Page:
Socrates also frames this in terms of the individual person. If one was thirsty for water, but one would lose honor or be poisoned by drinking, one’s courage or wisdom would be right to keep the desire in check. Similarly, if one wanted to go to war to gain honor, but it was unwise, one’s wisdom would be right in keeping one’s courage in check. Just as the head tells the heart and lungs what to do, and these regulate the rest of the body, in the good individual wisdom and reason rule over courage and spirit, which regulates desire and hunger.
Plato and Aristotle were not fans of democracy. Not only were they aristocrats and connected to royal courts like the educated were in ancient Athens, Socrates was condemned to death by the Athenian assembly for thinking and questioning too much. The Athenian assembly was clearly not composed of philosophers, or they would not have executed Socrates for practicing philosophy. Plato and Aristotle thought much higher of the royal dynasties of Egypt and Persia than they did of the brief period of Athenian democracy. Just as Plato praised Sparta for elevating the great courageous warriors over the common people, much like his police of the republic, Plato praised the Egyptians for elevating the priests, who were equivalent to philosophers and scientists, and setting them safely over the common masses.
Socrates argues that, in the good and just city, all is sacrificed for the common good. There is to be no private property or partners or children, for the police or philosophers. While Plato does not explicitly say that the common people must similarly share all in common, this may be because he is largely unconcerned with the common people as he is with the courage of the police and the wisdom of the philosophers. Socrates argues that the ruler who grabs for themselves will not be happy, filled with “horrid pains and pangs”, and will physically and mentally fall apart. This tyrant will never “taste true freedom or friendship”. Because this is not the order of the cosmos, it will not stick and will fall apart just like many tyrants have recently in ancient Athens. Similarly, if everyone shares everything in common, there will be greater justice and less selfishness, similar to Mozi’s view of partiality. This is Socrates’ ultimate and definite answer to Glaucon’s challenge. Glaucon and Adeimantus are both entirely convinced, and proclaim Socrates to have indeed given us the recipe for the just city as well as the good individual.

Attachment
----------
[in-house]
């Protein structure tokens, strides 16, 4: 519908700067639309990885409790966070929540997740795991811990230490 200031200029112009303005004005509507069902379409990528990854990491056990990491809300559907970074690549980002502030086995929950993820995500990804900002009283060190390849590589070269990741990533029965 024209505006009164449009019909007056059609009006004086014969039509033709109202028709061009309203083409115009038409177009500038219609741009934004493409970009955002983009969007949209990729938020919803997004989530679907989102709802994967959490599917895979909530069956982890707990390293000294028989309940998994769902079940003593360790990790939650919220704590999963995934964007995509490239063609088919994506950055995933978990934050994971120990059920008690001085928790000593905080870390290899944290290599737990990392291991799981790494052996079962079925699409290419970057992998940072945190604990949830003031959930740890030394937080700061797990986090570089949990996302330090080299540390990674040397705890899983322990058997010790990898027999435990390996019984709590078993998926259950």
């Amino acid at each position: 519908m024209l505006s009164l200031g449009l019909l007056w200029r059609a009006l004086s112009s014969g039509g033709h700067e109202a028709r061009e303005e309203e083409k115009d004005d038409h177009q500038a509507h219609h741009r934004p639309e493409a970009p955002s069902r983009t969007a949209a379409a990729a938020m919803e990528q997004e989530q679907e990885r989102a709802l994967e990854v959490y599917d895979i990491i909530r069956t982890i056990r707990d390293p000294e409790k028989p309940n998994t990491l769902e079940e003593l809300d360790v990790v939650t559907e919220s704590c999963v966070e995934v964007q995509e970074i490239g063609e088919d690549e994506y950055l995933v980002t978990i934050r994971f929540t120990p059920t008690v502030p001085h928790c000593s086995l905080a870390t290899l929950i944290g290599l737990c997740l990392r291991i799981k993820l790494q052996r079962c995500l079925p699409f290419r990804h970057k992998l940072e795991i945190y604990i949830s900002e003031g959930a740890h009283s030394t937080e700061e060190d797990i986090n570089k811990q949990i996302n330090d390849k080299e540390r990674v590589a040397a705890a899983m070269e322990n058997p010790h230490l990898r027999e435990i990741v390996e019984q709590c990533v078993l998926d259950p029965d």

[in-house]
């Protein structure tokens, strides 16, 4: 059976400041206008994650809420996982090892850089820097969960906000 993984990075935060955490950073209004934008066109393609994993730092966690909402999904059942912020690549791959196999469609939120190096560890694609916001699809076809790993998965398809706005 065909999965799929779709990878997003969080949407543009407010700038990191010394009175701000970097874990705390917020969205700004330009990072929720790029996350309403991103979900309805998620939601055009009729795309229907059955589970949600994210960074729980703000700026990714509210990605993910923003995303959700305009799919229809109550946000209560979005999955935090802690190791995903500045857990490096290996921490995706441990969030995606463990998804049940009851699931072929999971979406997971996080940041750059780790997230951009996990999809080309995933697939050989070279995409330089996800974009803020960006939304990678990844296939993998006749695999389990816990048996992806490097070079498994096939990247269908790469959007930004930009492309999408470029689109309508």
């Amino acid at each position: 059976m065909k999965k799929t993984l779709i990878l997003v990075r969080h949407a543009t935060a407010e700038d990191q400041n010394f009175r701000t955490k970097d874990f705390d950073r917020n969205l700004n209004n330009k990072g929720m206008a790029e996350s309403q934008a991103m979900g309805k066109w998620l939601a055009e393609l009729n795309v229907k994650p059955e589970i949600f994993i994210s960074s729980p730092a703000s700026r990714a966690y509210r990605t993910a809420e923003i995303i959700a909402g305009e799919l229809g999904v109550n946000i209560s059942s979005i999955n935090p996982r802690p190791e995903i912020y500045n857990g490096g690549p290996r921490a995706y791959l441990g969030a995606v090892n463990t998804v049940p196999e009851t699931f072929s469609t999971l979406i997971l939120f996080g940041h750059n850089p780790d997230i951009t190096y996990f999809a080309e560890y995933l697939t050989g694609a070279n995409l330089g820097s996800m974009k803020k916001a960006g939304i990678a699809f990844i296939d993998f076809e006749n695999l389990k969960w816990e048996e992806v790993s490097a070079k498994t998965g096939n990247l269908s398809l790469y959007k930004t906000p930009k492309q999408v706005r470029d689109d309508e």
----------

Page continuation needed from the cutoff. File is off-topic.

The Soviet Union and America funded scholarship during the cold war that argued each was more like Athens than the other. The Soviet Union pointed out that they were much more like Plato’s ideal republic Republic than America, fueled by individual consumption and private property much like Socrates’ first failed city of desire. American scholars pointed out that Aristotle was critical of Plato and argued there should be a balance of public and private property and Plato’s ideal city was impossible in the real world, while using the language of ‘West’ and ‘East’ to separate Russia from the ‘true’ Western tradition. I myself would like more of a balance today between the public and private, but to many this is very socialist like Soviet Russia and thus un-Western. All sides agree the situation is quite unbalanced.
Socrates argues that in the ideal republic each person is best suited to one thing, and should be assigned this one job. If people do more than one job, they will not be able to do this one job as best as they can. He argues that we will lie to the people, tell them the ‘noble lie’ of a Phoenician story, that people were born from the earth and there are three races of people because the metals of gold, silver and bronze flow in their veins. Note that these are the three metals of the Olympic games, gold as first place, silver as second, and bronze as third.